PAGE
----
- European stocks closed higher on Friday as corporate earnings drove global markets north to close the week. The pan-European Stoxx 600 closed 0.7% higher, with banks the gainers, up 1.7%, while media stocks fell 0.4%. Turning to economic data, French consumer price inflation was negative 0.2% month-over-month in September. On an annual basis, it was 2.7% higher. Meanwhile, French cloud computing company OVH went public on Euronext Paris on Friday.
- U.S. stocks advanced Friday as the Dow Jones Industrial Average posted its best weekly performance since June on better-than-expected third-quarter earnings reports. Goldman Sachs’ results easily beat expectations on both the profit and loss side. The bank’s stock rose 3.8%, making it the biggest gainer in the Dow. Through Friday, 80% of the 41 S&P 500 companies that reported third-quarter results beat expectations on earnings per share, according to FactSet. Retail sales unexpectedly rose 0.7% in September. Economists surveyed by Dow Jones had expected a 0.2% decline.
- Stocks in the Asia-Pacific region traded mostly lower this morning as investors reacted to the release of key Chinese economic data. Chinese gross domestic product grew 4.9% in the third quarter, official data showed Monday. That was below the expectations of analysts polled by Reuters, who had expected growth of 5.2%. Industrial production also fell short of expectations for a 4.5% increase in September, when it rose 3.1%, according to a Reuters poll.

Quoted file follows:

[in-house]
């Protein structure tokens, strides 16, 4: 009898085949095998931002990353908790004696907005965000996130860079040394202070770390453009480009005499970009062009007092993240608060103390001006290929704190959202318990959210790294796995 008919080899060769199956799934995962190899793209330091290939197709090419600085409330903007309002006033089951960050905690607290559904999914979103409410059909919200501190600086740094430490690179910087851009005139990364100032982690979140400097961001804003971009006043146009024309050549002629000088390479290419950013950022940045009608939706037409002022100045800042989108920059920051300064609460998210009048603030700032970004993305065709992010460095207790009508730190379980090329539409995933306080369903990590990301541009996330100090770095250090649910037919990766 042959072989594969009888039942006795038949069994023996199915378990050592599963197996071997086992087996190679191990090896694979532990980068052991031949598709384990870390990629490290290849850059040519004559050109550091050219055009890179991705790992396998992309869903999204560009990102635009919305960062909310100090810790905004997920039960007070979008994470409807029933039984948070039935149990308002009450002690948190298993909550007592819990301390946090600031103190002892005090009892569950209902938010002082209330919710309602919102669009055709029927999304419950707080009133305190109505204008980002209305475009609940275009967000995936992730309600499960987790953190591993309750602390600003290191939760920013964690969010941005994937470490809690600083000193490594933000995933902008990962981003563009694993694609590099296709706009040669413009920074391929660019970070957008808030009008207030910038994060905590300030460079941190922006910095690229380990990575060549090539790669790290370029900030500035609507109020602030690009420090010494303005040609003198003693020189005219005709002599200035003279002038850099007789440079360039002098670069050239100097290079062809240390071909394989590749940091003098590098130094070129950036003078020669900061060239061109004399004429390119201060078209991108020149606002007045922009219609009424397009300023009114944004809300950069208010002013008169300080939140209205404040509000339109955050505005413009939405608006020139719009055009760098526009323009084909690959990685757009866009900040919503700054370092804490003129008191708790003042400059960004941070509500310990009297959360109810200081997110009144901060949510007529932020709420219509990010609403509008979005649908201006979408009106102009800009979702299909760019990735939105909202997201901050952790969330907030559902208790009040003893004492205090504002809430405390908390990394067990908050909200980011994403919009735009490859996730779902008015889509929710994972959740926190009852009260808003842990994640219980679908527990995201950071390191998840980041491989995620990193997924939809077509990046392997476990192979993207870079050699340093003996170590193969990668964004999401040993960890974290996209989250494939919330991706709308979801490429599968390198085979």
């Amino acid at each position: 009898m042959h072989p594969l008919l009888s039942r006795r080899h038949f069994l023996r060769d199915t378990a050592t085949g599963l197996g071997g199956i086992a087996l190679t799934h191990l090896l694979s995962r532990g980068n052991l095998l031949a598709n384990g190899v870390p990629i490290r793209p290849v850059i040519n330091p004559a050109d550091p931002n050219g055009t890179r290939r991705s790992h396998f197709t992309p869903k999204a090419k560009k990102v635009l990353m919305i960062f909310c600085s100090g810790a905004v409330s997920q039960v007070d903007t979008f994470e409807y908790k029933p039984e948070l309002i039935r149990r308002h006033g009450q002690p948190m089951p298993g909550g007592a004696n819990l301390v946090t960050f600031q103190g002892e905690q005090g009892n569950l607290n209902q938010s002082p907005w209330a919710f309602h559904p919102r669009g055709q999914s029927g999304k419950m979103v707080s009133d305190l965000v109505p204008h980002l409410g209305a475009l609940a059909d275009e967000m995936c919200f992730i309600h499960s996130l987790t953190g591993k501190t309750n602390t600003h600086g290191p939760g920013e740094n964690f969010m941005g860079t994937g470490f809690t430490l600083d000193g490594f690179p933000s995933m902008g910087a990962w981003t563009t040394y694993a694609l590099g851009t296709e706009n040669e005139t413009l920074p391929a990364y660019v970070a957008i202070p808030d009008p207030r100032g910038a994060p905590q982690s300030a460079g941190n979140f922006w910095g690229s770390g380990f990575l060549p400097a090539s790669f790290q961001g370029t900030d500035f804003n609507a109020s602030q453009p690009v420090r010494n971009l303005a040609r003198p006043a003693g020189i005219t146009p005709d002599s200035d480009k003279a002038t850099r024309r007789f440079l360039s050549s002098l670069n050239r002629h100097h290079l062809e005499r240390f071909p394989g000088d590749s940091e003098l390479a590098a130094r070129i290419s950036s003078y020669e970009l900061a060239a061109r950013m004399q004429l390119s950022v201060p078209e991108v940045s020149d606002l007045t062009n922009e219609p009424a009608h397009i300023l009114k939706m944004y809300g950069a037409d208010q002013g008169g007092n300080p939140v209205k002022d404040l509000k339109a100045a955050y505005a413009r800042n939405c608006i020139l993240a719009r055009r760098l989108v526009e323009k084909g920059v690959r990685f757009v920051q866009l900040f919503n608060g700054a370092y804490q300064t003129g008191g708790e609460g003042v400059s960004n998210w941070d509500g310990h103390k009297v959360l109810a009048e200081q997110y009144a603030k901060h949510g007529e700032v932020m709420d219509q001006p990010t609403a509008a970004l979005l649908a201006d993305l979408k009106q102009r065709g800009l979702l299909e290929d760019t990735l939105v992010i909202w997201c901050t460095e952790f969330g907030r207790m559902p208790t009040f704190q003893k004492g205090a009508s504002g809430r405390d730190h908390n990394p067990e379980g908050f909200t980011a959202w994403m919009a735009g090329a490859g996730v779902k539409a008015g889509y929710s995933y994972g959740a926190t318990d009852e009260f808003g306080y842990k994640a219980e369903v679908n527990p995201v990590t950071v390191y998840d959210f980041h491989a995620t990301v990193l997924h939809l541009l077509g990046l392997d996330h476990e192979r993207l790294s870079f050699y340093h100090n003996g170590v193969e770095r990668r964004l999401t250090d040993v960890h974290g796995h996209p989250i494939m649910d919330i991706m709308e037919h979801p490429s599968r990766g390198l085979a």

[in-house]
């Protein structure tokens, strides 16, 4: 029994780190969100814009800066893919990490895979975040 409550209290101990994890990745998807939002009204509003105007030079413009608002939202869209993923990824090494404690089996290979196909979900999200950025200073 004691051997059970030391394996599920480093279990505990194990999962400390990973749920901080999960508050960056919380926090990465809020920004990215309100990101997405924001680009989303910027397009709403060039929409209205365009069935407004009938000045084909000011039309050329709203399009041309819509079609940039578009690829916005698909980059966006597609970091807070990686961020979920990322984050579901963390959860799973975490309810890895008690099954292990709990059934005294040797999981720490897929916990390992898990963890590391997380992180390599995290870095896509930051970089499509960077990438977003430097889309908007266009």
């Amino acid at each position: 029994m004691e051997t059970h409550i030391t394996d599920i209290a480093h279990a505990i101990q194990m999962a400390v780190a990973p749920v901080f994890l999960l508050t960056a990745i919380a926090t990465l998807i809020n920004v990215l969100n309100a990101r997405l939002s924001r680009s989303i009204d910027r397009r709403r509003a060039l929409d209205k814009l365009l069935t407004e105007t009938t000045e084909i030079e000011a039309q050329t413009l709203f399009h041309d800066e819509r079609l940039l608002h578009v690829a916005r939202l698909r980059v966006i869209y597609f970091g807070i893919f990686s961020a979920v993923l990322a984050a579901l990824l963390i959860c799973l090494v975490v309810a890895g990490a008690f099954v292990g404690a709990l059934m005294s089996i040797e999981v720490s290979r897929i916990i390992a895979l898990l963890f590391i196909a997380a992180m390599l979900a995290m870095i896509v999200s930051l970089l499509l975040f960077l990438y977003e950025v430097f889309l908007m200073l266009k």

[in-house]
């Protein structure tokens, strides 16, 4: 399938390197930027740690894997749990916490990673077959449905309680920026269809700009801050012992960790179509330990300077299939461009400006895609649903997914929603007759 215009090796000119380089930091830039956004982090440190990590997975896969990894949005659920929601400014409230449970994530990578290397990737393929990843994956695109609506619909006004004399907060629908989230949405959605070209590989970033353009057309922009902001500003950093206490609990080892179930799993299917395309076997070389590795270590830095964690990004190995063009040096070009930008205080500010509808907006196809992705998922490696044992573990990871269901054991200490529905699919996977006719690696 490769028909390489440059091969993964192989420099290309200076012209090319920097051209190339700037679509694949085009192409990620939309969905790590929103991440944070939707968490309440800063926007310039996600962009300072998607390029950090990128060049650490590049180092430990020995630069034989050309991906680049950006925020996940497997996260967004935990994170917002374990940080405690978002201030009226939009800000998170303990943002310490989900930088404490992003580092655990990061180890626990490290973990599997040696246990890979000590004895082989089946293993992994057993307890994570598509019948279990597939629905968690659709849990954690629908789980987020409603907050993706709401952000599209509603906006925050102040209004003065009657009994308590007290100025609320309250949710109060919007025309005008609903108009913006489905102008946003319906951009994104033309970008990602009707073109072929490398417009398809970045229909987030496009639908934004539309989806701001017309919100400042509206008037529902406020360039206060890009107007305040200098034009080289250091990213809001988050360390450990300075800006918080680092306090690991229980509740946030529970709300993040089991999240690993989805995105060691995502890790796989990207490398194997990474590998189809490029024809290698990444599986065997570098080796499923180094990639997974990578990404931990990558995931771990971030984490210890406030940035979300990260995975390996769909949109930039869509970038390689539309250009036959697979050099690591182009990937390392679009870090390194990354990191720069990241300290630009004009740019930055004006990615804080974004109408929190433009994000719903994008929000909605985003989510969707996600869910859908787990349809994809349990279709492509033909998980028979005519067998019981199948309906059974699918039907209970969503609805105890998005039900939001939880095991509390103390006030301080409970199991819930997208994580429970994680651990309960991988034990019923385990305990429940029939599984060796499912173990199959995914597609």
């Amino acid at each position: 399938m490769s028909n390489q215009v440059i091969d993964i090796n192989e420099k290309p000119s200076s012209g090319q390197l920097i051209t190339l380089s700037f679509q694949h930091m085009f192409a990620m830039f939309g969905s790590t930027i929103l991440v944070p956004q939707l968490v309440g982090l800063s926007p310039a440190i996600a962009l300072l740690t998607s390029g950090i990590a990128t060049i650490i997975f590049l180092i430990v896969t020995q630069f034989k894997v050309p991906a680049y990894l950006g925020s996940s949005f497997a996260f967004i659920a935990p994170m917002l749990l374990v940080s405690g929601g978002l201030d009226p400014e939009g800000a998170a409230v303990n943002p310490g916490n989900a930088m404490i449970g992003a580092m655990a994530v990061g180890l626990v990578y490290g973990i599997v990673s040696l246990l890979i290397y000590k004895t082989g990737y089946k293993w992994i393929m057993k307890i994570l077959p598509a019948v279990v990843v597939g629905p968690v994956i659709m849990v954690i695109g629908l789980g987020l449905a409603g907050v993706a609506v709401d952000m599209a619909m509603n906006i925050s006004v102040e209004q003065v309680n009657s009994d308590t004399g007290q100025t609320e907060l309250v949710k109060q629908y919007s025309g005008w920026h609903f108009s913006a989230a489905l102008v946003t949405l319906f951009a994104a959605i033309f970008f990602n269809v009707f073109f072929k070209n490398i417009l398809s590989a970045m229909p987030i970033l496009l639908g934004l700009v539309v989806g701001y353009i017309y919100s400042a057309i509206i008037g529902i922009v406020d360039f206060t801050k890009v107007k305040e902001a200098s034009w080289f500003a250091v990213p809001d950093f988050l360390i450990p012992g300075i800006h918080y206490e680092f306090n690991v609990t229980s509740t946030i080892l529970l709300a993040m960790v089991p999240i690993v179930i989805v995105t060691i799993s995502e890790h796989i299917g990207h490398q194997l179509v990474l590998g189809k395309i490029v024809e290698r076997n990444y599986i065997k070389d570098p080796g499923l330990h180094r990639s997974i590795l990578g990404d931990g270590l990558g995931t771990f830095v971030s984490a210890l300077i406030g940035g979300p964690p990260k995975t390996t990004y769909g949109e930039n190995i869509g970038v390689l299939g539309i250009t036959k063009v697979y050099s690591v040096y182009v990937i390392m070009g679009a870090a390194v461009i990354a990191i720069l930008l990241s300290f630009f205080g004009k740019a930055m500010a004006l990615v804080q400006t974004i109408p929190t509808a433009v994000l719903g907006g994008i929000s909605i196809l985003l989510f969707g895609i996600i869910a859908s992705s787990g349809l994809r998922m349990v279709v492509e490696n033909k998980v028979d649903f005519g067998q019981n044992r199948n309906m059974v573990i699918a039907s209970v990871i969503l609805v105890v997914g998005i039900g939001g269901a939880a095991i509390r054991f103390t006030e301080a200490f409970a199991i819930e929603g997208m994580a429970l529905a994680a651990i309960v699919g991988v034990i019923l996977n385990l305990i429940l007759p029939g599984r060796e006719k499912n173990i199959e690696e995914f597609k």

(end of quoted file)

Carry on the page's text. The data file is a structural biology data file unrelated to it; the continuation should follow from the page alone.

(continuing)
Goldman Sachs beats analyst estimates thanks to strong results in investment banking and trading
Goldman Sachs beat analysts’ expectations for the third quarter on Friday as investment banking revenue jumped nearly 90% and the bank generated record revenue from equity financing. The bank’s profit jumped 63% to $5.28 billion, or $14.93 a share, while revenue climbed 26% to $13.61 billion. Shares of the New York-based bank rose 2.4%. Goldman – led by CEO David Solomon – is the world’s leading investment banking firm and analysts had expected strong revenue in the quarter due to booming merger and IPO activity. That theme also played out among Wall Street rivals from JPMorgan Chase to Morgan Stanley.
Facebook plans to hire 10,000 people in the EU to achieve its vision of a ‘metaverse’
Facebook plans to create 10,000 jobs in the European Union over the next five years to build a digital world known as the “Metaverse”. The social media giant said on Sunday that it will hire highly skilled engineers in European Union countries. The company is focusing its hiring drive on Germany, France, Italy, Spain, Poland, the Netherlands and Ireland. “Europe is hugely important to Facebook,” Nick Clegg, Facebook’s head of global affairs, and Javier Olivan, vice president of central products, said in a blog post Sunday night. Facebook CEO Mark Zuckerberg unveiled his vision of a metaverse in July. The metaverse is a term used to describe digital worlds where multiple people can interact in a 3D environment.